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Cyber-security incident response: How to plan?  

  • By Kanish S
  • February 22, 2024
  • 175 Views
Cyber-security incident response plan
Cyber-security incident response plan

Cyber-attacks are becoming a big problem for businesses across the globe. One common mistake most small and medium-sized businesses make is they feel they are not under the radar of cyber-attacks. If you feel the same and don’t take cyber-security seriously then you have all the necessary elements to qualify for being the next target to the scammers.  

So, being prepared for cyber-attacks at any time is one of the best ways to either keep them at bay or get away with minimum damage. This blog covers how you can create a cyber-security incident response plan and some of the most common phishing attacks around the globe.  

Types of cyber-security incidents 

Unauthorized attempts to key systems & data 

When an individual or a group tries to get access to your system to get all the details and it is one of the most common forms of attack. Some of the common examples include hacking attempts, social engineering, and attacks with brute force.  

Privilege escalation attack 

In this type of attack the attacker gets access to the system through a limited privilege and then uses it to gain access to higher-level privileges. One can achieve this by exploiting vulnerabilities in the system or stealing credentials from the actual owner.  

Insider threat 

When a person currently employed or formerly associated with a company, whether as an employee, contractor, or insider, exploits their authorized access to the organization’s systems or data with malicious intentions. This may involve actions such as pilfering sensitive information or deliberately undermining the integrity of the systems. 

Phishing attack 

When someone sends an email or message that seems legit but is a trap, it’s called a phishing attack. The sender pretends to be from a trustworthy source, aiming to trick you into revealing sensitive info or downloading harmful software. 

Malware attack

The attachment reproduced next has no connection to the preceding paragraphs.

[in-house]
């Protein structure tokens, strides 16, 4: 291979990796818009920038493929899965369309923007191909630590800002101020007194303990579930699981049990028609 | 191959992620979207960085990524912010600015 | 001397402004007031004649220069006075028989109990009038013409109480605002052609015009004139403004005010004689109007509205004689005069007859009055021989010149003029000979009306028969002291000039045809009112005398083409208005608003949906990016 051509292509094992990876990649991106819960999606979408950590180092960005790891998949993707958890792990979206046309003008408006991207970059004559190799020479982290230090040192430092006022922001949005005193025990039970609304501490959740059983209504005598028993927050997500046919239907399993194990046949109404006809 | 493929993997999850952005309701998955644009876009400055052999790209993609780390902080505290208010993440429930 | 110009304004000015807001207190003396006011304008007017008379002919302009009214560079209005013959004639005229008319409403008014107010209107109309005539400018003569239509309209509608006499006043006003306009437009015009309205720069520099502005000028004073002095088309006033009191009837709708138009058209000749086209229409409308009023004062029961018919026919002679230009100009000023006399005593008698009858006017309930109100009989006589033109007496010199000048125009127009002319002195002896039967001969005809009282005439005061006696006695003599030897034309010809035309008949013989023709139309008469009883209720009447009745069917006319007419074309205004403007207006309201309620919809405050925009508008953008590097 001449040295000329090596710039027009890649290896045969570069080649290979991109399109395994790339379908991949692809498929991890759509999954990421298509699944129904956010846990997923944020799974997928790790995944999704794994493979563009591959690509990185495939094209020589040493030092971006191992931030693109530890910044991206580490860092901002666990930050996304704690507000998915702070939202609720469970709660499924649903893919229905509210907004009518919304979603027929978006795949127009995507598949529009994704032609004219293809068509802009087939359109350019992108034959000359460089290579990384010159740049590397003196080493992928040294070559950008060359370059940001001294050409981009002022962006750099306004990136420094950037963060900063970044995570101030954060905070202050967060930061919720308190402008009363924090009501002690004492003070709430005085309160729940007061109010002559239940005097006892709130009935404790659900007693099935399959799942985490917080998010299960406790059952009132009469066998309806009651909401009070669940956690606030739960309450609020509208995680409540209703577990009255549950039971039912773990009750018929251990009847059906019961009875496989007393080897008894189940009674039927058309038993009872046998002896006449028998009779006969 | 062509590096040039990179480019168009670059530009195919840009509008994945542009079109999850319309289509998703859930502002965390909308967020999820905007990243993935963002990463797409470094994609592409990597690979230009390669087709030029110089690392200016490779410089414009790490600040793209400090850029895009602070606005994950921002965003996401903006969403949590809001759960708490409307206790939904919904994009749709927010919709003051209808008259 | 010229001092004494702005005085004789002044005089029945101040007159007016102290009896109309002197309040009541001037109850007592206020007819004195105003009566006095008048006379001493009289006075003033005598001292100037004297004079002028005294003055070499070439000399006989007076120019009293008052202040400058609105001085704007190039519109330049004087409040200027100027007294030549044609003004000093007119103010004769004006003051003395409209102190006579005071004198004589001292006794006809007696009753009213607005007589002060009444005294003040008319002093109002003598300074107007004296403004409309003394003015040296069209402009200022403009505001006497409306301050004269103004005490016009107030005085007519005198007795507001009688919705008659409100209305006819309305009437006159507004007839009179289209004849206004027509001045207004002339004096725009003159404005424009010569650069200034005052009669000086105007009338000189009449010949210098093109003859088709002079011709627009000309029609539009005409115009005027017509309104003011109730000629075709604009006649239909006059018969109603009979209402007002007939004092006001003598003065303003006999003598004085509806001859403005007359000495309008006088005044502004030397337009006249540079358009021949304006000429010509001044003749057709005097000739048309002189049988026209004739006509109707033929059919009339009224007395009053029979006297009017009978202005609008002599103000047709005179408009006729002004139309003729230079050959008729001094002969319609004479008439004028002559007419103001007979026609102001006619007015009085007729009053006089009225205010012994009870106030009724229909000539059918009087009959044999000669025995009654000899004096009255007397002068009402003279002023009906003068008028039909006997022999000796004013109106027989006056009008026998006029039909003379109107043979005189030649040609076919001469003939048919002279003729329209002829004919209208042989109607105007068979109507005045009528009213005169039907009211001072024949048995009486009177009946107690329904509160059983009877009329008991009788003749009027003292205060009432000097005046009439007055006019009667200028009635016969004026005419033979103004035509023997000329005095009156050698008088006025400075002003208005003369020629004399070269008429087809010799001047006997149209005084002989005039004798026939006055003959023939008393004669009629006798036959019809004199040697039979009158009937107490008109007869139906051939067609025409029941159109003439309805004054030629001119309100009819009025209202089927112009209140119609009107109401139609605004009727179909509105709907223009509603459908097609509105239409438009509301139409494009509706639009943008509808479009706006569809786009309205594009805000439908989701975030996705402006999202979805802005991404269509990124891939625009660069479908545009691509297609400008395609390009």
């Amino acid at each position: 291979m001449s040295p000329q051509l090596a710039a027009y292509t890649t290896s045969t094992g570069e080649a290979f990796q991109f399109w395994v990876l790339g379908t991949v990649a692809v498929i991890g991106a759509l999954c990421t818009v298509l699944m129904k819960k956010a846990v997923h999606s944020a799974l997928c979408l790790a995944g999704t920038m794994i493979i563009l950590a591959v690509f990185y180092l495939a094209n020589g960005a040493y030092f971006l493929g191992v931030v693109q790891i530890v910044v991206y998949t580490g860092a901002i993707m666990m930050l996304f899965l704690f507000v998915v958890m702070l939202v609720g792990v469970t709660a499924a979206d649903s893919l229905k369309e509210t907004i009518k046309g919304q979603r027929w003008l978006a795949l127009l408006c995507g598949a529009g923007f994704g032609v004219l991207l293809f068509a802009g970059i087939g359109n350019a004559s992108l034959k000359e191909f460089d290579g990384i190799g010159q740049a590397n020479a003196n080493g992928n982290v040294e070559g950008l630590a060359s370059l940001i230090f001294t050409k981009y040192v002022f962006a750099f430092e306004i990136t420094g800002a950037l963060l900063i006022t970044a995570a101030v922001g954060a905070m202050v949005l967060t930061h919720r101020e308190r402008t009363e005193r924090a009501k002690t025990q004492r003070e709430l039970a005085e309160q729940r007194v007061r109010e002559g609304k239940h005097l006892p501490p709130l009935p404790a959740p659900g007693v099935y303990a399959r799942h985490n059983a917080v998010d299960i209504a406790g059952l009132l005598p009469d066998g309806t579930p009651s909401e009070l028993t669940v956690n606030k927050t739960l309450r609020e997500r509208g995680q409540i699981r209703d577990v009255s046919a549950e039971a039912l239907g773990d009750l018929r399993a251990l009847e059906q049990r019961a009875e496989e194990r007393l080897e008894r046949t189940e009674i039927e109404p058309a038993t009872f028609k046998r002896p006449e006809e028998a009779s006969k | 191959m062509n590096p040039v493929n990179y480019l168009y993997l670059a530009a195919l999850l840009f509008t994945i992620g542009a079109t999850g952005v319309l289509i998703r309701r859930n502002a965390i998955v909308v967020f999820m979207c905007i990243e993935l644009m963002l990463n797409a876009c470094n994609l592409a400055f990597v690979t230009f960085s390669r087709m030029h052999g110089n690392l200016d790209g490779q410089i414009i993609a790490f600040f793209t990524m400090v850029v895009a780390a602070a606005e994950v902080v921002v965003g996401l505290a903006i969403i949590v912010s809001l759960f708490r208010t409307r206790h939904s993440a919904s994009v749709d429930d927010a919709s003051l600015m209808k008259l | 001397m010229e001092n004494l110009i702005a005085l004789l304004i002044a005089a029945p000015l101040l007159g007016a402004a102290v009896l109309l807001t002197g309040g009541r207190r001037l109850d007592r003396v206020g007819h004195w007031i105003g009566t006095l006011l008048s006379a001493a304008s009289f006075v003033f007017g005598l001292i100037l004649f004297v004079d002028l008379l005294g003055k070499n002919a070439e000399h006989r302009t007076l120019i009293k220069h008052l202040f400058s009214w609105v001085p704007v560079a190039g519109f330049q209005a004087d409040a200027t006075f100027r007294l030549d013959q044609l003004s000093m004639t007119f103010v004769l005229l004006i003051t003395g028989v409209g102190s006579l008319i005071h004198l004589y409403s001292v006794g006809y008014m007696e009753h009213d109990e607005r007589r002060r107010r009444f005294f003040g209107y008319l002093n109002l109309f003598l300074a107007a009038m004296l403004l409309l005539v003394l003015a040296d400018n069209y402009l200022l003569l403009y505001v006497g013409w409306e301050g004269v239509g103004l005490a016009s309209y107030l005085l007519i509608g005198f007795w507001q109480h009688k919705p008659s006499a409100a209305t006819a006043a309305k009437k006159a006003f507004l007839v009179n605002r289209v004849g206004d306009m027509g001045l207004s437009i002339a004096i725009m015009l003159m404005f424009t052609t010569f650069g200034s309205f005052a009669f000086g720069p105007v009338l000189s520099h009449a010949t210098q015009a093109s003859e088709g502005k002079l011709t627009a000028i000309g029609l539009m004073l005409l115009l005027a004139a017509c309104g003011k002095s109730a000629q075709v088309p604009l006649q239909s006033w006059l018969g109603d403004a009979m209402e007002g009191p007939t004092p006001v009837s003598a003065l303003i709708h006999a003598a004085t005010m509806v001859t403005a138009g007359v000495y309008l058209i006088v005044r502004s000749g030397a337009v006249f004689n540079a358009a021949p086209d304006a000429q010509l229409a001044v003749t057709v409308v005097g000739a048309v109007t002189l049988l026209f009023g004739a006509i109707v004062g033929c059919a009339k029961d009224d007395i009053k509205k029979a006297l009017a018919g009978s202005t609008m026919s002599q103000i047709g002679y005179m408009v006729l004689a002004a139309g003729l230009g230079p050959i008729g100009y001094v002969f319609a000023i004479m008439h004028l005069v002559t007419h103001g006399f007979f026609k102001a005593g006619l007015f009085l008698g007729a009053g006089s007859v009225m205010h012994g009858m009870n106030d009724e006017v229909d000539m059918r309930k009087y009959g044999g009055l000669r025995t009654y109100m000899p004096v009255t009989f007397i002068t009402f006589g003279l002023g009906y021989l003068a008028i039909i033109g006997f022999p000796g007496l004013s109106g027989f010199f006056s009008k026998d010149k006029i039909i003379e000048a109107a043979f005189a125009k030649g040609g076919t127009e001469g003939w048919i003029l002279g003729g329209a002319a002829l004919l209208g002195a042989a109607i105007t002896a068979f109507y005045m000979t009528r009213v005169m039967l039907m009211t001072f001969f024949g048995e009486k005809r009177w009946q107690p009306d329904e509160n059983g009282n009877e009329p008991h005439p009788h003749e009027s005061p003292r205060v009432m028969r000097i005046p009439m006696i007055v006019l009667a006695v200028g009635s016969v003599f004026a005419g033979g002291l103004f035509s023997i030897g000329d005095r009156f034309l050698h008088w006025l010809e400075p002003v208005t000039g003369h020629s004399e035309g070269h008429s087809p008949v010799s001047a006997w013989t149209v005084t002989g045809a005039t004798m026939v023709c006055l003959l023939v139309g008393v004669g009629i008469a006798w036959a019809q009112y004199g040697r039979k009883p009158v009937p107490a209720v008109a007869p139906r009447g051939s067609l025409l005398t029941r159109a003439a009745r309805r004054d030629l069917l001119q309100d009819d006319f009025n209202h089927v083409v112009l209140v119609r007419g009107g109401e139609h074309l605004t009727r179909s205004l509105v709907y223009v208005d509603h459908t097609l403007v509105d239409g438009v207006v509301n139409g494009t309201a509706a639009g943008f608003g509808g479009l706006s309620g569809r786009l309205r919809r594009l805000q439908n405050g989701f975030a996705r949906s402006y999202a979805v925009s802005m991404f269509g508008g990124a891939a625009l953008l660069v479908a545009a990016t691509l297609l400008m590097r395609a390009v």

Occurs when an attacker uses malware, such as a virus or Trojan horse, to gain access to an organization’s systems or data or perform other malicious activities. Different types of malware can perform different activities. For example, ransomware can prevent access to data until a ransom has been paid. 

Denial-of-service (DoS) Attack 

When a system or network is flooded with traffic by an attacker, making it off-limits to regular users, it’s called a Denial-of-Service (DoS) Attack. 

Man-in-the Middle (MitM) Attack 

Imagine someone meddling in your conversation by intercepting and changing messages between two parties. That’s a Man-in-the-Middle (MitM) Attack, where the attacker can snatch sensitive info or spread malware. 

 Advanced Persistent threat (APT) 

And then there’s the big league – an Advanced Persistent Threat (APT). It’s a fancy attack plan, super smart and focused on sneaking into a company’s systems for the long haul, either stealing secrets or sticking around for a while. 

Types of security incidents

Cyber-security incident response plan: Six phases of incident response life cycle  

The key steps involved during the process of cyber-security incident response plan are, 

1: Preparing all the systems and procedures 

2: Creating a detailed list of incidents 

3: Containment of attackers & incident activity 

4: Eradication of attackers & re-entry options 

5: Recovery from incidents, including restoration of systems 

6: Lessons learned and applying feedback during the next round of the preparation 

Preparation 

In the initial preparation stage, you evaluate current security measures and policies to gauge their effectiveness. This includes conducting a risk assessment to identify existing vulnerabilities and prioritize your assets. The gathered information guides the prioritization of responses for different incident types. If feasible, system reconfiguration is done to address vulnerabilities, emphasizing protection for high-priority assets.  

During this phase, existing policies and procedures are fine-tuned, and new ones are crafted if needed. This includes developing a communication plan and defining roles and responsibilities for handling incidents. It’s all about refining and, if necessary, creating the playbook for responding to potential security issues. 

Identification of threats